Hydrothermal vent is a fissure in a planet's surface and are commonly found near volcanically active places, areas where tectonic plates are moving apart, ocean basins, and hotspots. Moss Landing-based scientists from the Monterey Bay Aquarium Research Institute discovered a field of the deepest known hydrothermal vents in the Pacific Ocean, lying more than 12,500 feet (3,800 meters) below the surface. Deep in Gulf of California waters about 100 miles east of La Paz, Mexico, the Pescadero Basin vents are the only ones in the Pacific known to emit superheated fluids rich in both carbonate minerals and hydrocarbons. They also found black smokers and hydrothermal seeps. Each region harbored its own specific animal clique.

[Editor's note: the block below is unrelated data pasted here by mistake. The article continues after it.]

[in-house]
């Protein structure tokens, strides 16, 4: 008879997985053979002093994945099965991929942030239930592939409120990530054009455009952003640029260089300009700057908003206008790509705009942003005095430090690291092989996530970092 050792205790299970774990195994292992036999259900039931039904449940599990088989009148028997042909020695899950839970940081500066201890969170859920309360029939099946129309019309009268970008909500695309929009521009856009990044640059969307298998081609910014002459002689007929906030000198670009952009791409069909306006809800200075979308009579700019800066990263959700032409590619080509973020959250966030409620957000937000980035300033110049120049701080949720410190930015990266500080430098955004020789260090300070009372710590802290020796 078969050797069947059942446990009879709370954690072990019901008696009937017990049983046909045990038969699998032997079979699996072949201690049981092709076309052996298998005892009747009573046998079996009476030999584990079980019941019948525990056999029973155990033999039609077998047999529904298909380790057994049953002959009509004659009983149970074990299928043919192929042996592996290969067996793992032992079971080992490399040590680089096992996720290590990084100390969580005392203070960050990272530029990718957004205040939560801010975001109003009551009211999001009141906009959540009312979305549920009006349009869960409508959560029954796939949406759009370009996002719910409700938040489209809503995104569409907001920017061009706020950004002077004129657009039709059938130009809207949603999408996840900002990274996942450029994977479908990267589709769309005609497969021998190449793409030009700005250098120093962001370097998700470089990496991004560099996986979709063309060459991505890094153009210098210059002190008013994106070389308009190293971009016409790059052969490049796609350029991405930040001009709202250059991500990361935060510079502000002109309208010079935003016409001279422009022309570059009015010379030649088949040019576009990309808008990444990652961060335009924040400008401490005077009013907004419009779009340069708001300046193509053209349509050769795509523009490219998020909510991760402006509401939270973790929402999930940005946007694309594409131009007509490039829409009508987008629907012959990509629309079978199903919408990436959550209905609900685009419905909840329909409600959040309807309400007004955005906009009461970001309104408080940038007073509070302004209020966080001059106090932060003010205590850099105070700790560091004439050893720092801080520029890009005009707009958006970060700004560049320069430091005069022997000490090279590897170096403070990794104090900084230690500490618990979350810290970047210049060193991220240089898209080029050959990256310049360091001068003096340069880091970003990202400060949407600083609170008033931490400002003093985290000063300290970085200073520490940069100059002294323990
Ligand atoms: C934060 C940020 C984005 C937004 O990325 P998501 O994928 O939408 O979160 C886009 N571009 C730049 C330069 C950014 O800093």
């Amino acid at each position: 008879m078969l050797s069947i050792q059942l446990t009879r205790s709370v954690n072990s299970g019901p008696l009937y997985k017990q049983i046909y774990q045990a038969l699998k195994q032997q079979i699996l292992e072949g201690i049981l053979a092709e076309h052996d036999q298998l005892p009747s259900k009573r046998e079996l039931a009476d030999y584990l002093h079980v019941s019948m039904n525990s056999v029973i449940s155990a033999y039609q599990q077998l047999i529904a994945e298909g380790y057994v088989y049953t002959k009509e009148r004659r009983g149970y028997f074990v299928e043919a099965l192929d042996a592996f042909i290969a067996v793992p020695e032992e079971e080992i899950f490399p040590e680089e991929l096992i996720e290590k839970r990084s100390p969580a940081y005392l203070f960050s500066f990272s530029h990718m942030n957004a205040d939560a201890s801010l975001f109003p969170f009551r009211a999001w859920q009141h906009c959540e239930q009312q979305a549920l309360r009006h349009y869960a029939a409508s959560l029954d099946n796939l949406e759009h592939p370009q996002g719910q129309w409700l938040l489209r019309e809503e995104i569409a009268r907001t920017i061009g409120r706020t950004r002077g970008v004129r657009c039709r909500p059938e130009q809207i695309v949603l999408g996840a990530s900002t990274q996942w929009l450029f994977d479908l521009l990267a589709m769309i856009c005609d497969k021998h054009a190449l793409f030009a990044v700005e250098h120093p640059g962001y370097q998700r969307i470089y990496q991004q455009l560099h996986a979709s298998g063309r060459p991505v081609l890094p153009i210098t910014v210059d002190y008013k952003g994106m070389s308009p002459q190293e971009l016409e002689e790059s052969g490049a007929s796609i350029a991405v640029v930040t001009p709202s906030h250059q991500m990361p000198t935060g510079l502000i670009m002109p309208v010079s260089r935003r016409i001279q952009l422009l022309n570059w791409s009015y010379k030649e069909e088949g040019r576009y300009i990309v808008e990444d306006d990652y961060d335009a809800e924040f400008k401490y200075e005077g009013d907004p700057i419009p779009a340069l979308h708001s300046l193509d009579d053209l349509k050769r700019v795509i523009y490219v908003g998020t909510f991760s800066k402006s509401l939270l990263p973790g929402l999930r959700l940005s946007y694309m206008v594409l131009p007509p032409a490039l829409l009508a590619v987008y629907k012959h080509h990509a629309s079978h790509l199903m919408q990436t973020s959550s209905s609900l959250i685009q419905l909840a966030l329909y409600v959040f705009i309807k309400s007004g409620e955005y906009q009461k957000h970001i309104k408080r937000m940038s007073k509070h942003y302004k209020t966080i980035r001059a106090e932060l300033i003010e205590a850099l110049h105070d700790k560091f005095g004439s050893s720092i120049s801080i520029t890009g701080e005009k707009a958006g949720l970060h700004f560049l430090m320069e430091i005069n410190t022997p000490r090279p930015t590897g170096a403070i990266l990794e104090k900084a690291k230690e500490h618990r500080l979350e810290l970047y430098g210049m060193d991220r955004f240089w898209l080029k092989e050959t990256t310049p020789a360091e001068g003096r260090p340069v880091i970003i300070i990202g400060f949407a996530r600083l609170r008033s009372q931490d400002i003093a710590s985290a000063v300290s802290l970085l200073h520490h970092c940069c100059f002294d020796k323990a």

Major findings were the only other known carbonate chimneys (instead of one’s made primarily of sulfides) in the world have been found in the deep sea — the “Lost City” vent field in the middle of the Atlantic Ocean. These chimneys emerge from a flat, muddy seafloor and are smaller.